Mystic Manor's story. And just like in those classic Disney theme park rides
Pirates & Mansion, the ride system which powers this attraction -- while
it's ground-breaking and genuinely innovative -- is always in service of this
ride's story. Its main purpose is to tell a story by taking Hong Kong
Disneyland visitors on a journey through Lord Henry's world.
And speaking of Mystic Manor's story ... It seems that Lord
Henry has just received this mysterious new artifact, a shining golden musical
box which Albert simply can't keep his hands off of. Which this curious monkey
might be wise to do. For legend has it that -- if this musical box is opened --
a magical tune will then begin to play which will then bring inanimate objects
Though Lord Henry quickly dismisses this tale, claiming the
legend of the music box to be just "superstitious nonsense," he then
leaves us alone in the artifact cataloguing room. Albert now appears. And since
this curious monkey just can't help himself, he lifts the lid of this legendary
music box ... and as a strange golden light emanates from that box and then
travels through the room, musical magic begins to occur.
From this point on,
our Mystic Magneto Electro Carriages move through the various rooms of
Lord Mystic's collection.
As our ride vehicles travel through the music room, the
instruments on display here glow with the music box's mystical light and then
start playing Danny Elfman's Mystic Manor theme.
Our Mystic Magneto Electro Carriages then move single file
through a Mediterranean-themed corridor full of Roman & Greek paintings and
artifacts. Which -- once they also seemed to be touched by the magical golden
light that escaped from that music box -- then come to life.
Albert is then trapped in the solarium by a carnivorous plant
which also snatches at us. Our ride vehicles then travel into the Slavic-Nordic
chamber where we see a painting of the sun turn into a snowstorm. Which then
sent the temperature of this room in the attraction tumbling.
Our Mystic Magneto Electro Carriages are then sent into
Mystic Manor's Medieval Arts room where suits-of-armors come to life and
then wind up trapping poor Albert inside of a cannon.
From the Medieval Arts room, we head into the mansion's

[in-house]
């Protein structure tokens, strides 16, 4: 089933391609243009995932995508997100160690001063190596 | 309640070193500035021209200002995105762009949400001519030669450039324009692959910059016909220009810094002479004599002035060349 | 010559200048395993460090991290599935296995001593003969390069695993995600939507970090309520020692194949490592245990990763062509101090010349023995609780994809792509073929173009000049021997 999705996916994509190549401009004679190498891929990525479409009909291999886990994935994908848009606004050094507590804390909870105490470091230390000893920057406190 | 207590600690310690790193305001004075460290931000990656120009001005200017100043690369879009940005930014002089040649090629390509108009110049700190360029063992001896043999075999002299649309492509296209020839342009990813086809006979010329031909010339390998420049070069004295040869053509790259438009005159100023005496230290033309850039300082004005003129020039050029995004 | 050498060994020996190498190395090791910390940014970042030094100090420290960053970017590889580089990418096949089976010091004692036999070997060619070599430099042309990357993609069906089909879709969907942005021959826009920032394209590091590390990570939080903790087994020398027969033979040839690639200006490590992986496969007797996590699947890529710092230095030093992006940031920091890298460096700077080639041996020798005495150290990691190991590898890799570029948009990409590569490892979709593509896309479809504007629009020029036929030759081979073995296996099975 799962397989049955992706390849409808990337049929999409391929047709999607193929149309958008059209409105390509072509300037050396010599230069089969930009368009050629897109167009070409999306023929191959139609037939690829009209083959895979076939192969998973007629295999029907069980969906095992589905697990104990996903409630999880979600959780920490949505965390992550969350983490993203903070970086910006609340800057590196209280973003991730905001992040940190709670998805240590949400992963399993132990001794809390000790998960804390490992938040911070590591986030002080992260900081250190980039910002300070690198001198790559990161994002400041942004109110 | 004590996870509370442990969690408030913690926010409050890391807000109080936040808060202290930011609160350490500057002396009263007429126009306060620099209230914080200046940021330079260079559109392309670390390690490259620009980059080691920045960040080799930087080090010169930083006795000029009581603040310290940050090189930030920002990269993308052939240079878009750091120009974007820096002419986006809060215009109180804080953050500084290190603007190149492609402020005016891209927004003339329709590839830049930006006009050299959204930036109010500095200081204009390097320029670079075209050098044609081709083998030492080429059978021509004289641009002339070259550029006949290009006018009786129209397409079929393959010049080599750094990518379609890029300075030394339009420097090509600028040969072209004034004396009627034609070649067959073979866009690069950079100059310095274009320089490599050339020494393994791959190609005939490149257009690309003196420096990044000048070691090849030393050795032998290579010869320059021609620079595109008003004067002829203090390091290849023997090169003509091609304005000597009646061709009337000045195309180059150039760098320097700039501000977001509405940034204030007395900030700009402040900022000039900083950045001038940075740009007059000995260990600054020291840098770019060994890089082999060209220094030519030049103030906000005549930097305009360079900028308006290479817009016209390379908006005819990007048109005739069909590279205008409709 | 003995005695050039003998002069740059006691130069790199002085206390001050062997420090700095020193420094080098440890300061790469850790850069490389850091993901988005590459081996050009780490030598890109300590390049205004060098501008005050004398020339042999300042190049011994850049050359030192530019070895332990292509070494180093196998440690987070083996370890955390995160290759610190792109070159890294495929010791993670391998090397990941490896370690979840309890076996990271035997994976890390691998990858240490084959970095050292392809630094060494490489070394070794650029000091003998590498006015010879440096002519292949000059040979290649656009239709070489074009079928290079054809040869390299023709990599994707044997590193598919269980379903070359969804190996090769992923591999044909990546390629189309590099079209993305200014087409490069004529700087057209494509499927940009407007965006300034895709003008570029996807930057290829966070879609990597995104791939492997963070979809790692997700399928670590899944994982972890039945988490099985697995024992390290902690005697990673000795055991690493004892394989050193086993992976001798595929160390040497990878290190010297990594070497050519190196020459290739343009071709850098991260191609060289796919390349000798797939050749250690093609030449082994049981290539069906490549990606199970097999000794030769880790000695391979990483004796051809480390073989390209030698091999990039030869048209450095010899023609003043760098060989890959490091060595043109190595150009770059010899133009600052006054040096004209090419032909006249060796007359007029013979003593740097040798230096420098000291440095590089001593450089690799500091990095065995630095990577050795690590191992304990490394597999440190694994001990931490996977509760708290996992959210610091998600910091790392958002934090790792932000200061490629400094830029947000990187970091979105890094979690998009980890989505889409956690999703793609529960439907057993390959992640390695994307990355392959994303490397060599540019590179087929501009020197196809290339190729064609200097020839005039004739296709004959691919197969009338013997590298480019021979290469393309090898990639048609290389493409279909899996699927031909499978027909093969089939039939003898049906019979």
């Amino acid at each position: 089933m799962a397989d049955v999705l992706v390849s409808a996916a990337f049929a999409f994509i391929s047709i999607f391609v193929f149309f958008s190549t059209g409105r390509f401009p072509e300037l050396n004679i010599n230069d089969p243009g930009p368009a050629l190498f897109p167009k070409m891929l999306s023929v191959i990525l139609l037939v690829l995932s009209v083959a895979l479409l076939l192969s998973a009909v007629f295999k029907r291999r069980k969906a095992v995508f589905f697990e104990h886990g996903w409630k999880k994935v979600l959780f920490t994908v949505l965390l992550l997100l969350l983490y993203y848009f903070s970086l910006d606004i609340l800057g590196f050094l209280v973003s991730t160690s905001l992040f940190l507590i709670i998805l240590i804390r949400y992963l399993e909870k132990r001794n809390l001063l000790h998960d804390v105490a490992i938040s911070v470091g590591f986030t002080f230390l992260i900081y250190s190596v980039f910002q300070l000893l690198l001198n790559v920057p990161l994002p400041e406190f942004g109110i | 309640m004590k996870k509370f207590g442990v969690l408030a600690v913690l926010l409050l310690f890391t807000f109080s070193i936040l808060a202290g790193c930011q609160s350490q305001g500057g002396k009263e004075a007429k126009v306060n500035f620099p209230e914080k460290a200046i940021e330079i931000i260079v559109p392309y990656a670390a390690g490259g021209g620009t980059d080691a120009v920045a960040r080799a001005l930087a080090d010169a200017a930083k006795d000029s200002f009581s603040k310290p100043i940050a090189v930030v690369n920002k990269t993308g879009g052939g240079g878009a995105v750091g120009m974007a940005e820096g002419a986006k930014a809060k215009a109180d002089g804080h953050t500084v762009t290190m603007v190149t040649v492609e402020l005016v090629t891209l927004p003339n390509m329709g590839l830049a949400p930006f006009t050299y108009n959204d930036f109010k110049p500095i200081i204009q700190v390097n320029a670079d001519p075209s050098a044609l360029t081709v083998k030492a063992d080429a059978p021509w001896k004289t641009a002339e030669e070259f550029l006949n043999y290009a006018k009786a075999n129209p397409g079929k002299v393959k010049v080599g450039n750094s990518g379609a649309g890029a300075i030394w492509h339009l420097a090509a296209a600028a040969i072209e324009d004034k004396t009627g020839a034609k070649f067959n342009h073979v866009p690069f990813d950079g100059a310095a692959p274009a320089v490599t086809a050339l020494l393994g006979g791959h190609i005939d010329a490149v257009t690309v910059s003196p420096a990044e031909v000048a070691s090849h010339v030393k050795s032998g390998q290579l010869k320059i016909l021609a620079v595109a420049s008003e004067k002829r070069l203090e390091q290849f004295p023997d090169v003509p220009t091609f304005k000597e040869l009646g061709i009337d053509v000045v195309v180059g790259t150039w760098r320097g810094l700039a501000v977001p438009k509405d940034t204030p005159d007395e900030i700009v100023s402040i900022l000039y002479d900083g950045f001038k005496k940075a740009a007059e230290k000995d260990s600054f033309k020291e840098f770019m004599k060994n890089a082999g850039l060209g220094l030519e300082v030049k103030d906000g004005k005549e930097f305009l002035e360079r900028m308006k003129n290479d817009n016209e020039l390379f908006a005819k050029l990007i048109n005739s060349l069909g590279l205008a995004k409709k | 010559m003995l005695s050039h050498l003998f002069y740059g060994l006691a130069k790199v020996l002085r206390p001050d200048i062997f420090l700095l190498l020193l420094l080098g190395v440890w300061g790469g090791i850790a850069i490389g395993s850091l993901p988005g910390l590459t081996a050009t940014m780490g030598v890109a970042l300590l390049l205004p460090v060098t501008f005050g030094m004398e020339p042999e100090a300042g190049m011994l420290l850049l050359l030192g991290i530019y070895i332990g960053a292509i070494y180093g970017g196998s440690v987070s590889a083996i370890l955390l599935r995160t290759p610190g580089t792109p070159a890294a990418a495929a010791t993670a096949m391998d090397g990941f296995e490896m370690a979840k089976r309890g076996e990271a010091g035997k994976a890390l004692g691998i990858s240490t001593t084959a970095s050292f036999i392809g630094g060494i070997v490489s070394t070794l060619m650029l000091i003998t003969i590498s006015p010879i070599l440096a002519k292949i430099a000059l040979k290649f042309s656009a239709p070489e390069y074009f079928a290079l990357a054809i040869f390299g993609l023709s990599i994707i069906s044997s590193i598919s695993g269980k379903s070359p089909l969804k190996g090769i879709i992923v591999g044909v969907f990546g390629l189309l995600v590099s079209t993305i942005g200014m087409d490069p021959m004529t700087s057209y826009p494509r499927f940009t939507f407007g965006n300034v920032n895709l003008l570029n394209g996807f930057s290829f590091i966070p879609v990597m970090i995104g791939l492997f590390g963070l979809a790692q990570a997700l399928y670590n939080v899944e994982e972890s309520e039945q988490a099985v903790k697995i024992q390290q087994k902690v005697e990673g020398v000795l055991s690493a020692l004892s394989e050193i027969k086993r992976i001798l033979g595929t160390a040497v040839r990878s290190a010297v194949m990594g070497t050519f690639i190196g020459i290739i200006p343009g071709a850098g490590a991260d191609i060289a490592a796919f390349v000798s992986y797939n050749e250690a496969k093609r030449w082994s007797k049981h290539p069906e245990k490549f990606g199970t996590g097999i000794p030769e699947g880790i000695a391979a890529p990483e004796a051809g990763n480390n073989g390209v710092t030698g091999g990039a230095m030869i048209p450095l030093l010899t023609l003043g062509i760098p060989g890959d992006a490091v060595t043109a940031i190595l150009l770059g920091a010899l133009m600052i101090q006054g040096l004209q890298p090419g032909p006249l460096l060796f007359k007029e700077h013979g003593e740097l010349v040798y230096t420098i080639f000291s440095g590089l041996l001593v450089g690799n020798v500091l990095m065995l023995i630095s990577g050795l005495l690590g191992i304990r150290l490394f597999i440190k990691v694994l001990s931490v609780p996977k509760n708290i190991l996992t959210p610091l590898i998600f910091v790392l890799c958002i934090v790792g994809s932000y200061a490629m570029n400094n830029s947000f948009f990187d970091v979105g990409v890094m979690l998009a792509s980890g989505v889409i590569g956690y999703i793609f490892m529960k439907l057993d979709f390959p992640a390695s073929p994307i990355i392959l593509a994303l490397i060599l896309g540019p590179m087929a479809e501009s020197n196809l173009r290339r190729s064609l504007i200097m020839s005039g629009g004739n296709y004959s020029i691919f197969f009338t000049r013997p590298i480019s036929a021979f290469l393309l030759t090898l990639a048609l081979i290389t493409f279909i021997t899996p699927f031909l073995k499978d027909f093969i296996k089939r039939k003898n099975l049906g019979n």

Egyptian gallery. Where -- much in the style of an effect that's seen in
Universal's "Revenge of the Mummy" coaster -- we experience what it
must be like to have a sarcophagus full of bugs enter our ride vehicle.
In the next room of this Hong Kong Disneyland attraction ...
Well, Lanzisero & his team obviously wanted to pay tribute to that classic
theme park attraction, Walt Disney's Enchanted Tiki Room. Only this time
around, the Tikis are very, very large and menacing. And some of them even shoot
arrows at poor Albert.
Finally we reach Mystic Manor's climax. Where -- as our
Mystic Magneto Electro Carriages enter the Chinese room -- we circle around a
giant statue of the Monkey King whilst the paintings on the walls start coming
to life. And as the music (which has gradually growing in urgency as we move
through this show building) reaches a crescendo, a hurricane-force wind seems to blow
the very walls of this room away. And this is where we see Albert frantically
trying to catch up with that music box.
At the last possible second, Albert finally grabs the magic
box and slams down the lid. The very next moment, we're back in the artifact cataloguing
room. Where everything seems to be just as it was before our adventure began. Lord
Henry then pops back into the room and asks Albert "You didn't touch that
music box, did you now?" The curious monkey then dismissively waves his
hand as if to say "No way." Lord Henry then smiles and says
"Good. Because who knows. That legend may just be true."
And as we then head back to Mystic Manor's off-load area, it's impossible not to